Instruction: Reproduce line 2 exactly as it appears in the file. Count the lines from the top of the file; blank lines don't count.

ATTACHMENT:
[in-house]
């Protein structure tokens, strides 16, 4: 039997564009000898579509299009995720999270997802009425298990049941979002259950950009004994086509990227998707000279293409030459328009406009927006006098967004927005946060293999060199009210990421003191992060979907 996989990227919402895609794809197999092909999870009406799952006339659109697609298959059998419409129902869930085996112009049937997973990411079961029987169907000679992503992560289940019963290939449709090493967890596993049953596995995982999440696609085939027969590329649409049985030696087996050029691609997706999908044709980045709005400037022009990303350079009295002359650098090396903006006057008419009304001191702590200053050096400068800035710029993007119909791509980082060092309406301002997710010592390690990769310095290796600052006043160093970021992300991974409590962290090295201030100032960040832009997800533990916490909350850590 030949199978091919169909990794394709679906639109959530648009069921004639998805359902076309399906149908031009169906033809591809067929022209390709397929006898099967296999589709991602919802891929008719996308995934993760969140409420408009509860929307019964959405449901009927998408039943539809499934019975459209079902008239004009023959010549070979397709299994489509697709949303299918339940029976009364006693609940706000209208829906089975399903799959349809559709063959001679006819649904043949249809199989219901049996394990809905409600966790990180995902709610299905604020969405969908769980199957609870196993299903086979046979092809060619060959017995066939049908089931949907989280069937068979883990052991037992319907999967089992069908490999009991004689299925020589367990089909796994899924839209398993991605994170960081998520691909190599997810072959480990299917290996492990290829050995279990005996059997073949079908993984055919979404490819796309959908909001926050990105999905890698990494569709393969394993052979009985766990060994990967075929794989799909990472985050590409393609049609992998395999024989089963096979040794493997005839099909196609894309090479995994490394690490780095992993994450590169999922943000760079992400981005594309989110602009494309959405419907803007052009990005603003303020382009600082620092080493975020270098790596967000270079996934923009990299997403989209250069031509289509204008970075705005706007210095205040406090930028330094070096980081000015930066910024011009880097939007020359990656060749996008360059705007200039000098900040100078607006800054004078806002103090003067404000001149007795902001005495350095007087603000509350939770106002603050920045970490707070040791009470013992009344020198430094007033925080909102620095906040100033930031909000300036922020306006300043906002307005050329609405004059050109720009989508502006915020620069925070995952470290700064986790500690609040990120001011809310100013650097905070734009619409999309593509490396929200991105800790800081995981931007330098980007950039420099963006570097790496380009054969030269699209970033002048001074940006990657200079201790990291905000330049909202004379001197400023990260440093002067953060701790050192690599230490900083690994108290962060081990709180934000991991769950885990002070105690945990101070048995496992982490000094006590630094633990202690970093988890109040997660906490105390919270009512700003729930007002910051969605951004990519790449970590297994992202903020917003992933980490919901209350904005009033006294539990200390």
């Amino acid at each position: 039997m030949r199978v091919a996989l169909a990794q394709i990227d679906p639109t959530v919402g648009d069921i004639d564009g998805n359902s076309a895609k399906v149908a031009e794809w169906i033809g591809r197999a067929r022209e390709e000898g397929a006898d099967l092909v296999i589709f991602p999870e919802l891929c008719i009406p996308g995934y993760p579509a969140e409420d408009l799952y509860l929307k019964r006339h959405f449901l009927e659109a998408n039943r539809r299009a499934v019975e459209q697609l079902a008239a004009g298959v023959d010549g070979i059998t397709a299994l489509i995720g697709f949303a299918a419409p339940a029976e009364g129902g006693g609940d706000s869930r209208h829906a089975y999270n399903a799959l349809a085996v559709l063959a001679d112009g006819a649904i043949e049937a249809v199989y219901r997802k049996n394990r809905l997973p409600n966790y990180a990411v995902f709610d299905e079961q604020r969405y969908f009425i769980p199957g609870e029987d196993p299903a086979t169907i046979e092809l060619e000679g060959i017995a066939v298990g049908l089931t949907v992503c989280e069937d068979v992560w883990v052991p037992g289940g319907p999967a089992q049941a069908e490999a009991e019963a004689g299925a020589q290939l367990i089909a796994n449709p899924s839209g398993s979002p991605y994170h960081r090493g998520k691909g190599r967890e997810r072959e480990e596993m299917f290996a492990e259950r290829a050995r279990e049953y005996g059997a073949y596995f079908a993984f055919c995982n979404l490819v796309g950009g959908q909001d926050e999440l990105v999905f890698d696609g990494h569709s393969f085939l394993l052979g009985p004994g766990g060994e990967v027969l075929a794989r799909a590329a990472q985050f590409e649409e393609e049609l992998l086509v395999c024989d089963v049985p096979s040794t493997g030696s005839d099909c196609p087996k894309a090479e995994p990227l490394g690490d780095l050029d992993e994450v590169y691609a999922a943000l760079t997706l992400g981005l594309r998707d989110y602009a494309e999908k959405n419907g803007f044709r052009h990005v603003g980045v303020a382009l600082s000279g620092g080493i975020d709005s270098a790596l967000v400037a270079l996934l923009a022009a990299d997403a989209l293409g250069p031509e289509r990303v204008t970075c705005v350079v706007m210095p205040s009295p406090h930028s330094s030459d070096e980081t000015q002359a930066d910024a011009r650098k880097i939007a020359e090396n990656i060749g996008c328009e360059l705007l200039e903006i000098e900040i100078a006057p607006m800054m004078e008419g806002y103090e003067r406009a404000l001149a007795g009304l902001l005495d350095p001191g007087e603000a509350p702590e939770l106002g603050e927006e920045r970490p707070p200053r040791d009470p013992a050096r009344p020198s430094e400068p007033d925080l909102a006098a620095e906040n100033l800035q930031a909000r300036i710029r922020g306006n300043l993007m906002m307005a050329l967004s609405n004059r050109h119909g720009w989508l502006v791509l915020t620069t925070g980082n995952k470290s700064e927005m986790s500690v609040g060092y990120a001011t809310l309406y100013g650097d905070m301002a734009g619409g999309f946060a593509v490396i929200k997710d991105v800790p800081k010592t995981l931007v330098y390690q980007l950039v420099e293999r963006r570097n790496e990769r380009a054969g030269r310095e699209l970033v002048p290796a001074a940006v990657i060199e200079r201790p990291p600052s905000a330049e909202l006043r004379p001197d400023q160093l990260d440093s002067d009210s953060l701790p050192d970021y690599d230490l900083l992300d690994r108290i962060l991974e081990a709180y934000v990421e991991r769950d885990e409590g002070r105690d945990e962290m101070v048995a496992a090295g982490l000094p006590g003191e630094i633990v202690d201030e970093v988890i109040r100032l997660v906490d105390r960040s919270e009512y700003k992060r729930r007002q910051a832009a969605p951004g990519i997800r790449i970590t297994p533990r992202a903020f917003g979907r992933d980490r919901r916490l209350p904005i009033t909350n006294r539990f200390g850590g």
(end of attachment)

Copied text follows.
């Protein structure tokens, strides 16, 4: 039997564009000898579509299009995720999270997802009425298990049941979002259950950009004994086509990227998707000279293409030459328009406009927006006098967004927005946060293999060199009210990421003191992060979907 996989990227919402895609794809197999092909999870009406799952006339659109697609298959059998419409129902869930085996112009049937997973990411079961029987169907000679992503992560289940019963290939449709090493967890596993049953596995995982999440696609085939027969590329649409049985030696087996050029691609997706999908044709980045709005400037022009990303350079009295002359650098090396903006006057008419009304001191702590200053050096400068800035710029993007119909791509980082060092309406301002997710010592390690990769310095290796600052006043160093970021992300991974409590962290090295201030100032960040832009997800533990916490909350850590 030949199978091919169909990794394709679906639109959530648009069921004639998805359902076309399906149908031009169906033809591809067929022209390709397929006898099967296999589709991602919802891929008719996308995934993760969140409420408009509860929307019964959405449901009927998408039943539809499934019975459209079902008239004009023959010549070979397709299994489509697709949303299918339940029976009364006693609940706000209208829906089975399903799959349809559709063959001679006819649904043949249809199989219901049996394990809905409600966790990180995902709610299905604020969405969908769980199957609870196993299903086979046979092809060619060959017995066939049908089931949907989280069937068979883990052991037992319907999967089992069908490999009991004689299925020589367990089909796994899924839209398993991605994170960081998520691909190599997810072959480990299917290996492990290829050995279990005996059997073949079908993984055919979404490819796309959908909001926050990105999905890698990494569709393969394993052979009985766990060994990967075929794989799909990472985050590409393609049609992998395999024989089963096979040794493997005839099909196609894309090479995994490394690490780095992993994450590169999922943000760079992400981005594309989110602009494309959405419907803007052009990005603003303020382009600082620092080493975020270098790596967000270079996934923009990299997403989209250069031509289509204008970075705005706007210095205040406090930028330094070096980081000015930066910024011009880097939007020359990656060749996008360059705007200039000098900040100078607006800054004078806002103090003067404000001149007795902001005495350095007087603000509350939770106002603050920045970490707070040791009470013992009344020198430094007033925080909102620095906040100033930031909000300036922020306006300043906002307005050329609405004059050109720009989508502006915020620069925070995952470290700064986790500690609040990120001011809310100013650097905070734009619409999309593509490396929200991105800790800081995981931007330098980007950039420099963006570097790496380009054969030269699209970033002048001074940006990657200079201790990291905000330049909202004379001197400023990260440093002067953060701790050192690599230490900083690994108290962060081990709180934000991991769950885990002070105690945990101070048995496992982490000094006590630094633990202690970093988890109040997660906490105390919270009512700003729930007002910051969605951004990519790449970590297994992202903020917003992933980490919901209350904005009033006294539990200390």